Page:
February 15, 2013 By News Staff
During his State of the City address on Feb. 14, New York City Mayor Michael Bloomberg announced Code Corps -- a new initiative that enlists volunteer techies to help city government with its emergency and disaster recovery needs, TechPresident reported.
Touted as the country's first municipal program of its kind, Code Corps was launched by NYC Digital and the Mayor’s Office of Policy and Strategic Planning in response to needs that arose from Hurricane Sandy’s impact on the city.
The program engages vetted volunteer technologists -- data scientists, developers and designers -- from nonprofit and private-sector organizations who partner with city agency representatives to develop strategic projects that serve civic needs, according to the NYC Digital website.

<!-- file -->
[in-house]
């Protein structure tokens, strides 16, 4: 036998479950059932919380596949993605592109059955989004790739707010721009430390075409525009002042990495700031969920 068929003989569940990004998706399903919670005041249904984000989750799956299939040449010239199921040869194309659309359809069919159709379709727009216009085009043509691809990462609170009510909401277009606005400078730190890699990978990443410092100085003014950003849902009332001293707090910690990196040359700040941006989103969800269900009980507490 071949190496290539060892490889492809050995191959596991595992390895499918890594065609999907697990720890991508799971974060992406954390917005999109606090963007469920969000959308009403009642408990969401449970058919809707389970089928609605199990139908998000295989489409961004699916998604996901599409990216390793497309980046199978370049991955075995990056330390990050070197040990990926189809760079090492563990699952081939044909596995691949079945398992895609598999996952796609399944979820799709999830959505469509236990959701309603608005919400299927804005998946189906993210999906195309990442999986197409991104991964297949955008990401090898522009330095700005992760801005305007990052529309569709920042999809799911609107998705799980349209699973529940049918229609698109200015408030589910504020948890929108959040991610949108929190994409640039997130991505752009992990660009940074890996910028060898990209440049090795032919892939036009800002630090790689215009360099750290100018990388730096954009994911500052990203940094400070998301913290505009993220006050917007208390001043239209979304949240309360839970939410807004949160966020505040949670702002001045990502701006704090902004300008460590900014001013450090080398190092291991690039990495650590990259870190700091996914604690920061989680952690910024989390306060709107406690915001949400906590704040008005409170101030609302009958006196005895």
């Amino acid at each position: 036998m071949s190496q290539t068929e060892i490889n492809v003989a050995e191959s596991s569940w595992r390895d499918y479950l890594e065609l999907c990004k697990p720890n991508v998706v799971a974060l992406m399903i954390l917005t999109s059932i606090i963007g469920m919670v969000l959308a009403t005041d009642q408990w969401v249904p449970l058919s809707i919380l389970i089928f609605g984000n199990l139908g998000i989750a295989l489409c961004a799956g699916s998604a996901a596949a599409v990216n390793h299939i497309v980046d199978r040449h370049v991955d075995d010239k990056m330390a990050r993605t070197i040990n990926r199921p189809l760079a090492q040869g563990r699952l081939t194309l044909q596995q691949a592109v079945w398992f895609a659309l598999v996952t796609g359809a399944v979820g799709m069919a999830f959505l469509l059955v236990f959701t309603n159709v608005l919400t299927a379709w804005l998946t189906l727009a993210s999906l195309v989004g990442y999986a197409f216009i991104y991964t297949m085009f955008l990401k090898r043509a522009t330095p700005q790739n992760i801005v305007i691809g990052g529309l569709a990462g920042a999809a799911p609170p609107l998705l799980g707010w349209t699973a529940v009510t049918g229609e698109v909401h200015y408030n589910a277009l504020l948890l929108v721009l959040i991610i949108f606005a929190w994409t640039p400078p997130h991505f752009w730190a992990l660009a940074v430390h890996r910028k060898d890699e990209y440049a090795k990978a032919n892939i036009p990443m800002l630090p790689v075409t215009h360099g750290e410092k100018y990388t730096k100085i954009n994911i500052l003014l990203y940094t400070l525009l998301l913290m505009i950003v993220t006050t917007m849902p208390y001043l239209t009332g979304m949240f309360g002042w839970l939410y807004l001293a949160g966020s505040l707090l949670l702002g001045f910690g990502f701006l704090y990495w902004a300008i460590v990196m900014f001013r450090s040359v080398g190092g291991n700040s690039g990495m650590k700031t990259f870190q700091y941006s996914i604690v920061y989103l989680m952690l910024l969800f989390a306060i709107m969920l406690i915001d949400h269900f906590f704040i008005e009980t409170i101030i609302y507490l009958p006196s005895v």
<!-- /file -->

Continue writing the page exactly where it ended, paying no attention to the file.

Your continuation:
These volunteer technologists will coordinate with a newly formed advisory committee called the Data Advisory and Research Taskforce (DART), which consists of data scientists, developers and experts from across city government.
According to NYC Digital, potential projects include developing new databases, Web and mobile applications, emergency-related information maps using city data, analysis of impacted populations, and data sharing with other governments or utilities.
All over the country, community leaders are looking to boost economic development through various initiatives. One key element in many of those initiatives is the use of information technology. When local governments build IT infrastructure, create e-government applications, assist high-tech startups or otherwise focus on technology, they create conditions that draw businesses to their communities and help retain skilled workers. This paper discusses and provides examples of these various ways local government can use technology to ultimately make a community more attractive to businesses, visitors and residents.